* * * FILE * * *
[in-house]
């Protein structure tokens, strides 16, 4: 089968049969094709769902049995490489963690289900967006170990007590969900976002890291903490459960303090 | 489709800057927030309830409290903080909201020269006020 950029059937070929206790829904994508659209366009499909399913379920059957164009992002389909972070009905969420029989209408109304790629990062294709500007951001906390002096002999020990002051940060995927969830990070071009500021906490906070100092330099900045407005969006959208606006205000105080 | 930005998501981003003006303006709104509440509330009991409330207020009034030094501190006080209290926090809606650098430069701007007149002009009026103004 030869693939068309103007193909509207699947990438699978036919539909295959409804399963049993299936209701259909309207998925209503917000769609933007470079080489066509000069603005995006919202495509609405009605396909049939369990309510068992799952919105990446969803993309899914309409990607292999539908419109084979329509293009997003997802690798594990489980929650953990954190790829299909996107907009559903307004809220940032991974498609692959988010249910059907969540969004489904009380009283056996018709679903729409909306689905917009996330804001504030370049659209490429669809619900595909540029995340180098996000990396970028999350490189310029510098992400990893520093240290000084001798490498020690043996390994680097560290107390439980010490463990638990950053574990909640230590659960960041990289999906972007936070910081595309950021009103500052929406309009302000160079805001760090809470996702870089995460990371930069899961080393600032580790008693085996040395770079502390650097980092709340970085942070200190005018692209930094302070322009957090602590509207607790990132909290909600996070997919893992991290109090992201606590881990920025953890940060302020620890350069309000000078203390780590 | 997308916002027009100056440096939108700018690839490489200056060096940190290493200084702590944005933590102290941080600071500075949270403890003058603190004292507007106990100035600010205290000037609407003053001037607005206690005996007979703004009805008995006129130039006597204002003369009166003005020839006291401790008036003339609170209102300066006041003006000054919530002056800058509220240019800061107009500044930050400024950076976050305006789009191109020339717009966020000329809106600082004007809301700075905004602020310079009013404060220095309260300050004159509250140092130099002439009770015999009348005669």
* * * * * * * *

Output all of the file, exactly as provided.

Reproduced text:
[in-house]
């Protein structure tokens, strides 16, 4: 089968049969094709769902049995490489963690289900967006170990007590969900976002890291903490459960303090 | 489709800057927030309830409290903080909201020269006020 950029059937070929206790829904994508659209366009499909399913379920059957164009992002389909972070009905969420029989209408109304790629990062294709500007951001906390002096002999020990002051940060995927969830990070071009500021906490906070100092330099900045407005969006959208606006205000105080 | 930005998501981003003006303006709104509440509330009991409330207020009034030094501190006080209290926090809606650098430069701007007149002009009026103004 030869693939068309103007193909509207699947990438699978036919539909295959409804399963049993299936209701259909309207998925209503917000769609933007470079080489066509000069603005995006919202495509609405009605396909049939369990309510068992799952919105990446969803993309899914309409990607292999539908419109084979329509293009997003997802690798594990489980929650953990954190790829299909996107907009559903307004809220940032991974498609692959988010249910059907969540969004489904009380009283056996018709679903729409909306689905917009996330804001504030370049659209490429669809619900595909540029995340180098996000990396970028999350490189310029510098992400990893520093240290000084001798490498020690043996390994680097560290107390439980010490463990638990950053574990909640230590659960960041990289999906972007936070910081595309950021009103500052929406309009302000160079805001760090809470996702870089995460990371930069899961080393600032580790008693085996040395770079502390650097980092709340970085942070200190005018692209930094302070322009957090602590509207607790990132909290909600996070997919893992991290109090992201606590881990920025953890940060302020620890350069309000000078203390780590 | 997308916002027009100056440096939108700018690839490489200056060096940190290493200084702590944005933590102290941080600071500075949270403890003058603190004292507007106990100035600010205290000037609407003053001037607005206690005996007979703004009805008995006129130039006597204002003369009166003005020839006291401790008036003339609170209102300066006041003006000054919530002056800058509220240019800061107009500044930050400024950076976050305006789009191109020339717009966020000329809106600082004007809301700075905004602020310079009013404060220095309260300050004159509250140092130099002439009770015999009348005669």